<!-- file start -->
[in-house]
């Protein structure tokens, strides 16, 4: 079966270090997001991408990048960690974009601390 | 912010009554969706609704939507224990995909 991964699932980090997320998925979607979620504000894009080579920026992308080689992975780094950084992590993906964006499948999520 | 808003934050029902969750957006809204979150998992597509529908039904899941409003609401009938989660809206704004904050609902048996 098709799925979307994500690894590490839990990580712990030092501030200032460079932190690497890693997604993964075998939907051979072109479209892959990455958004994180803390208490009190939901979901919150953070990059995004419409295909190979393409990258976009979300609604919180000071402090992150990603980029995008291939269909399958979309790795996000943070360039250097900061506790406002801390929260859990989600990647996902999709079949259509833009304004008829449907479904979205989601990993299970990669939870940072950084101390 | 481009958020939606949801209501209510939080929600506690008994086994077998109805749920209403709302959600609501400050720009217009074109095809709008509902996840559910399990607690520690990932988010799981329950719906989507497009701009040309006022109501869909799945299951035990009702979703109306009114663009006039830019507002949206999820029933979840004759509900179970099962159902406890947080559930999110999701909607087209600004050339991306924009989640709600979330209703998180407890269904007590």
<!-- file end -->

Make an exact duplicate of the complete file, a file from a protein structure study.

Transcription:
[in-house]
């Protein structure tokens, strides 16, 4: 079966270090997001991408990048960690974009601390 | 912010009554969706609704939507224990995909 991964699932980090997320998925979607979620504000894009080579920026992308080689992975780094950084992590993906964006499948999520 | 808003934050029902969750957006809204979150998992597509529908039904899941409003609401009938989660809206704004904050609902048996 098709799925979307994500690894590490839990990580712990030092501030200032460079932190690497890693997604993964075998939907051979072109479209892959990455958004994180803390208490009190939901979901919150953070990059995004419409295909190979393409990258976009979300609604919180000071402090992150990603980029995008291939269909399958979309790795996000943070360039250097900061506790406002801390929260859990989600990647996902999709079949259509833009304004008829449907479904979205989601990993299970990669939870940072950084101390 | 481009958020939606949801209501209510939080929600506690008994086994077998109805749920209403709302959600609501400050720009217009074109095809709008509902996840559910399990607690520690990932988010799981329950719906989507497009701009040309006022109501869909799945299951035990009702979703109306009114663009006039830019507002949206999820029933979840004759509900179970099962159902406890947080559930999110999701909607087209600004050339991306924009989640709600979330209703998180407890269904007590």